In May, the UEP published a notice that it would sell a 9,445-square-foot home on a 1.77-acre lot in Colorado City. While the assessed value is $551,868, the board planned to sell the home for $12,265.
That same notice said the UEP would sell a 2,128-square-foot home on a 1-acre lot in Hildale. The parcel had an assessed value of $80,100 and the UEP was offering it for $69,558.
How much property is left?
UEP Executive Director Jeff Barlow said Thursday the trust still owns about 550 homes in Short Creek, plus about 100 commercial properties and 200 vacant lots.
Barlow said the UEP currently has about 1,400 petitions to occupy a home or receive a deed for one.
There also are the properties in British Columbia. They are being maintained by locals with oversight from the UEP board about 1,100 miles away in Short Creek. In all, the trust’s annual report, filed earlier this month, placed assets at $104 million.
Why did the judge end his oversight and who’s in charge now?
McKelvie said the UEP has been operating well the past three years, and he saw no more reason to oversee it. The UEP board will continue operating the trust. It just won’t file regular reports with McKelvie and give him the opportunity to override its decisions.
A judge appointed the original seven board members. Since then, the board has been picking its own members.
What did the dissenters want?
At least a handful of former FLDS members, represented by attorney Roger Hoole, on Tuesday asked McKelvie to retain oversight. The group also wanted McKelvie to order the UEP to provide more information about who is living or using UEP property and to begin holding quarterly hearings to consider concerns.
Hoole said he feared that board members were making decisions to benefit themselves or friends and family. His clients signed a petition for McKelvie, but redacted their names. Hoole said those signers worry the UEP will retaliate by not giving them or their families homes or raising purchase prices.
As for those still in the FLDS, they seem to want the homes and properties back with no UEP involvement. Jeffs’ loyalists and their few supporters have asked why they can’t be given the properties that are sitting empty anyway.
What do the dissenters allege?
People such as Cooke have complained that board decisions have been arbitrary. In her case, Cooke says Barlow, the UEP executive director, told her over the phone, while she was in Salt Lake City receiving cancer treatment, that the board decided she didn’t need a home in Short Creek. Barlow also accused her of subleasing to a stepsister, Cooke says.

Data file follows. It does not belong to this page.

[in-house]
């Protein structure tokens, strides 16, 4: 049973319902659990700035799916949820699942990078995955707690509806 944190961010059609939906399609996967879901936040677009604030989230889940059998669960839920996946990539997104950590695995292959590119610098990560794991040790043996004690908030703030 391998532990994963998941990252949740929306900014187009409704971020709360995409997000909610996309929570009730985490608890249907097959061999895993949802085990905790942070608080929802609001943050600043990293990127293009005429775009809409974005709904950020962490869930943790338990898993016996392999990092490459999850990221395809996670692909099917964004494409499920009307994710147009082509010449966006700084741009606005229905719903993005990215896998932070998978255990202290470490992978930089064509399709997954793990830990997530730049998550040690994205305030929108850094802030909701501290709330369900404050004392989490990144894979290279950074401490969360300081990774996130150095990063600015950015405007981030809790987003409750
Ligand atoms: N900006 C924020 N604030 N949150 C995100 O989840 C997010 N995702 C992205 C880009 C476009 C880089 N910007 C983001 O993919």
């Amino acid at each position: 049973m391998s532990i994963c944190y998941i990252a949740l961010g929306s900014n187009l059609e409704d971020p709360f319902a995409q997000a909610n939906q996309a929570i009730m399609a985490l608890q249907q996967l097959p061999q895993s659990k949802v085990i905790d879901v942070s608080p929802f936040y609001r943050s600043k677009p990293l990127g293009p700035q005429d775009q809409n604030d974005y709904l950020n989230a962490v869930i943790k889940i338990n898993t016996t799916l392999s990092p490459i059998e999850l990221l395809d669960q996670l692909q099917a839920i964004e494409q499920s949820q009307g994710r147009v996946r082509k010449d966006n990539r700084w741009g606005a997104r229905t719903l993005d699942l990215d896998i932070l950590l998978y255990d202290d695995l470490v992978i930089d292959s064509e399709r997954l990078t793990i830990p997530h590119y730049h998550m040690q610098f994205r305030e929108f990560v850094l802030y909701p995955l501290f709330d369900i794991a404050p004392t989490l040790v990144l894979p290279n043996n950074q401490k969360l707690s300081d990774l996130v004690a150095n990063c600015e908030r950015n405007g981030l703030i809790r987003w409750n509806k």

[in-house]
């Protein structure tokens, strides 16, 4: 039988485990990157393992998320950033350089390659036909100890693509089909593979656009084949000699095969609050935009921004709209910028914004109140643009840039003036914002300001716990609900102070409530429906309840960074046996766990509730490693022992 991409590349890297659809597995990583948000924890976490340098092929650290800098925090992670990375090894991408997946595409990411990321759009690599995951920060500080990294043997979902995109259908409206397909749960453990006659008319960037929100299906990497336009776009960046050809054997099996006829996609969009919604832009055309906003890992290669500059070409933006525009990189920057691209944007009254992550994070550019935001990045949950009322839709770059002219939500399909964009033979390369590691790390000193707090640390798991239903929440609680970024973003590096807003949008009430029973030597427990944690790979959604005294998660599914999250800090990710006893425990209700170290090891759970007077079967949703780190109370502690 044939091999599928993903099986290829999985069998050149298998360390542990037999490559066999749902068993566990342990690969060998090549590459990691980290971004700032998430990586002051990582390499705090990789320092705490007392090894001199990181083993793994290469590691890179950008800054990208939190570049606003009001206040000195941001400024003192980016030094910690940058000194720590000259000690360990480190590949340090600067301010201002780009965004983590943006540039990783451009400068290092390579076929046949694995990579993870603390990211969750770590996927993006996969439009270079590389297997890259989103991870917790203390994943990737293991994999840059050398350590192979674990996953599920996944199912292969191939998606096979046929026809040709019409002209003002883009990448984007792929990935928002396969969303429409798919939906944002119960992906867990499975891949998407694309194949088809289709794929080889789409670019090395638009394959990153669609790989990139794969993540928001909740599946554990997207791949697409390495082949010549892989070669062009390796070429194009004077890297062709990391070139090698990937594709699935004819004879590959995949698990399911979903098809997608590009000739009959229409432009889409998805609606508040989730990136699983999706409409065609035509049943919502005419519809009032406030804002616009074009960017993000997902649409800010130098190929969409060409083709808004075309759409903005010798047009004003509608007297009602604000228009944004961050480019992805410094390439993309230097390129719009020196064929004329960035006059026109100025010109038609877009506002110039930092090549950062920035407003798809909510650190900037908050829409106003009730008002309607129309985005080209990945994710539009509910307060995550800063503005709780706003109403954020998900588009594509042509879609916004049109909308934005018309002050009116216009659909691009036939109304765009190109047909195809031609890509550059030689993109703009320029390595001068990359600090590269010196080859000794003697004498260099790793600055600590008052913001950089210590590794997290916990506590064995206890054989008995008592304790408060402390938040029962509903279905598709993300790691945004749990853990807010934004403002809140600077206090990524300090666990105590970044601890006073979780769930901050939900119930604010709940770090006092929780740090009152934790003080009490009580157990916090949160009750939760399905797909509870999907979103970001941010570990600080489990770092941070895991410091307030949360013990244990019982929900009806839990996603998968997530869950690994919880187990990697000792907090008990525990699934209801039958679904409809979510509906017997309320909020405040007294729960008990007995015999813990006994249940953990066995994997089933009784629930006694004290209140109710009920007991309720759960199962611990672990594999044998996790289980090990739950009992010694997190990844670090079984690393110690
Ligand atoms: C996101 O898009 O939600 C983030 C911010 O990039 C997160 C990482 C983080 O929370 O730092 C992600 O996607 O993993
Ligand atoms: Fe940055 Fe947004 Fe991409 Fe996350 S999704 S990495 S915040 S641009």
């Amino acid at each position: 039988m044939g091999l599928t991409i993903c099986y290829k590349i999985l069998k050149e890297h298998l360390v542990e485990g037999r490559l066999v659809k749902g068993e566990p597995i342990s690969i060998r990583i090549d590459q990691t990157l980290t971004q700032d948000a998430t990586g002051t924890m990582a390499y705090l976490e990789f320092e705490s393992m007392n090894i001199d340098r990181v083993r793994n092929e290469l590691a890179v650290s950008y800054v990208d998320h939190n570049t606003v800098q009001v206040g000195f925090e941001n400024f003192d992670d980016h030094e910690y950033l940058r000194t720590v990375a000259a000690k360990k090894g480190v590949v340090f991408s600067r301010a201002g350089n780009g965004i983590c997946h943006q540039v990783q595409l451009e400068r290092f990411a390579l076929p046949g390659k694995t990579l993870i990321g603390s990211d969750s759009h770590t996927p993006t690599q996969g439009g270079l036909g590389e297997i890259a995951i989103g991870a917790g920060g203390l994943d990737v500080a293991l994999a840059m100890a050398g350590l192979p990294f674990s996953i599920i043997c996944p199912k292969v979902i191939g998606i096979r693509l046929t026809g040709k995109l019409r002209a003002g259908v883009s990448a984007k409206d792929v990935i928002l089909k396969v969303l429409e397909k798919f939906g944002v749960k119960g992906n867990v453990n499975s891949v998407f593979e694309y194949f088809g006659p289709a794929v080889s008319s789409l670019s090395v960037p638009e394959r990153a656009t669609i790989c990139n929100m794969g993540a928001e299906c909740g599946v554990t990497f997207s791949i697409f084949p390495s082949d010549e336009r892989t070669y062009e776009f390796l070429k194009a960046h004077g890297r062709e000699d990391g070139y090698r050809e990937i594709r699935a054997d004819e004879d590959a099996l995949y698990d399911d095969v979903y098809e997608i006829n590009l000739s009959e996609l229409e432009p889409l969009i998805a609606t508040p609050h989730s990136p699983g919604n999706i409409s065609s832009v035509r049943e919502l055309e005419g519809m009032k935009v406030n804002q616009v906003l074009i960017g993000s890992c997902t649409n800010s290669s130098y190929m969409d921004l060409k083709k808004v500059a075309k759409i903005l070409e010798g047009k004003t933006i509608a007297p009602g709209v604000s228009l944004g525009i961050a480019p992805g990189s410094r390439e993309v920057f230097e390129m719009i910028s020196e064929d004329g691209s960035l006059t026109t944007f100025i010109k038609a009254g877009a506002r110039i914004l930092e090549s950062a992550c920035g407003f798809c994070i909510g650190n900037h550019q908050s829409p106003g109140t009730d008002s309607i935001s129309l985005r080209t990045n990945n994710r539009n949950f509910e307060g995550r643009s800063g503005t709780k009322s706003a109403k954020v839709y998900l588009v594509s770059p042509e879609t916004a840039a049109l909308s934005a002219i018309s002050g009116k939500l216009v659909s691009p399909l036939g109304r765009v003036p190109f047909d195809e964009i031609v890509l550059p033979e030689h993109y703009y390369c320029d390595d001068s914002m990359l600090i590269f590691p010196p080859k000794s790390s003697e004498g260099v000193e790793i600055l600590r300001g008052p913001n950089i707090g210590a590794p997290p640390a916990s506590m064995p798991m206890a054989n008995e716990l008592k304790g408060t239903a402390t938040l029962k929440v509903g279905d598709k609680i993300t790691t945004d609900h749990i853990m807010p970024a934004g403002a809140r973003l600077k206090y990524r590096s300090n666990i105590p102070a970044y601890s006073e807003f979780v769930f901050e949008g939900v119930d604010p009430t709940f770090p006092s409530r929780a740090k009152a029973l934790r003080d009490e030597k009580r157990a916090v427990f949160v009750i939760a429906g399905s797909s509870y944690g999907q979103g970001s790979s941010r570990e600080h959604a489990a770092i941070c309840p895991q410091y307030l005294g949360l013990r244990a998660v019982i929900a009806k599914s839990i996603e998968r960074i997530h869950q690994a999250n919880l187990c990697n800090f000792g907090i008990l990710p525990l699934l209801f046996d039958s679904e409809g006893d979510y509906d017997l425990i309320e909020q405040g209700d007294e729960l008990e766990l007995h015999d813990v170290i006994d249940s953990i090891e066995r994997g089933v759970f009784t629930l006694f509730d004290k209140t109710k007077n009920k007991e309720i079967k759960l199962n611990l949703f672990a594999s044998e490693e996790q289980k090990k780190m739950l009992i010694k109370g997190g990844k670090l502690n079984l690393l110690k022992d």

Cooke denies she was subleasing. She said her stepsister needed a place to live, too, and was caring for the home while Cooke was in Salt Lake City. Cooke also says she had been catching up the home on its overdue property taxes — a requirement before she could seek the deed from the UEP. Now Cooke has lost the home and nearly $5,000 in taxes she paid.
Jared Steed says he would like his father’s old home in part so his family members have a place to go if they ever choose to leave the FLDS. That branch of his family is also at risk of being evicted from the home where they are living elsewhere in Short Creek, he said.
“I wanted it for the family,” Steed said Wednesday. “It should stay in the family. I’m his son. I should be able to get my own dad’s house.”
Steed said the UEP has told him he can’t have the house because it doesn’t meet his needs. Steed said he asked how to contact McKelvie to make a complaint, and UEP board members or staff didn’t give him an answer.
When Cooke asked to how to reach McKelvie, she was referred to his previous rulings posted on the UEP website.
Barlow said he could not talk about specific UEP applicants. In response to general questions, Barlow said the trust expects its houses to be the occupant’s primary residence and that subleasing is not allowed. The board also takes into account family size and need when assigning properties.
Appeals can be made to the UEP board and people denied or removed from one home can apply for another, Barlow said.
As for FLDS members, Barlow said the UEP board would love for those members to live in the homes.
“An FLDS family,” Barlow said, “that wanted to move back to the community [could] absolutely get back into a home by following the same process as anyone else. And, in fact, there are reasonable accommodations we can make if there are barriers we can remove.”
Some properties are sitting empty, Barlow said, because no one has petitioned for them.
What about conflict-of-interest questions?
Barlow acknowledges some properties are leased or sold to board members or UEP staff. But he says that happens only in the same manner as other properties are distributed.
Barlow can cite himself as an example. To ease the housing shortage, the UEP board wanted to convert some commercial properties into apartments. When no other developer could be found, he said, the board approved Barlow to be the developer on one such project.
The UEP’s revised charter requires board members to declare conflicts of interest. Barlow says board members often leave the meeting room if they have a conflict so the remaining members can discuss the case without them.
But board members approving deals for fellow board members or UEP staff like Barlow still makes some uncomfortable. Richard Holm, who has been a supporter of the reformed UEP and has bought a home and other property from the trust, said he prefers more real estate be placed in a public auction. That would reduce the ability of the board to pick winners and losers and accelerate the dissolution of the UEP.
“For the job to be finished,” Holm said, “the trust needs to be gone.”
Is the UEP going away?
Not anytime soon. Property may be available at less than its market value, but a lot of people exit the FLDS with no money, and it takes them years to raise the thousands needed to pay the back taxes and what fees the UEP charges. Barlow said some beneficiaries may never seek a deed to a property and instead continue paying $100 a month to the UEP and pay the property taxes.
As for the British Columbia properties, due to Canadian laws, they can’t be divided and divvied like the Utah and Arizona properties without someone having to pay millions in taxes. There’s a real possibility the UEP remains in perpetuity for that reason alone.
There also has been discussion of unloading the properties that can be sold and placing the proceeds in an endowment. The money could be used to fund scholarships, improve health care and meet other community needs.
Barlow said the UEP also plans to improve life in Short Creek with new parks, hiking trails and by turning the former FLDS meetinghouse into a community center.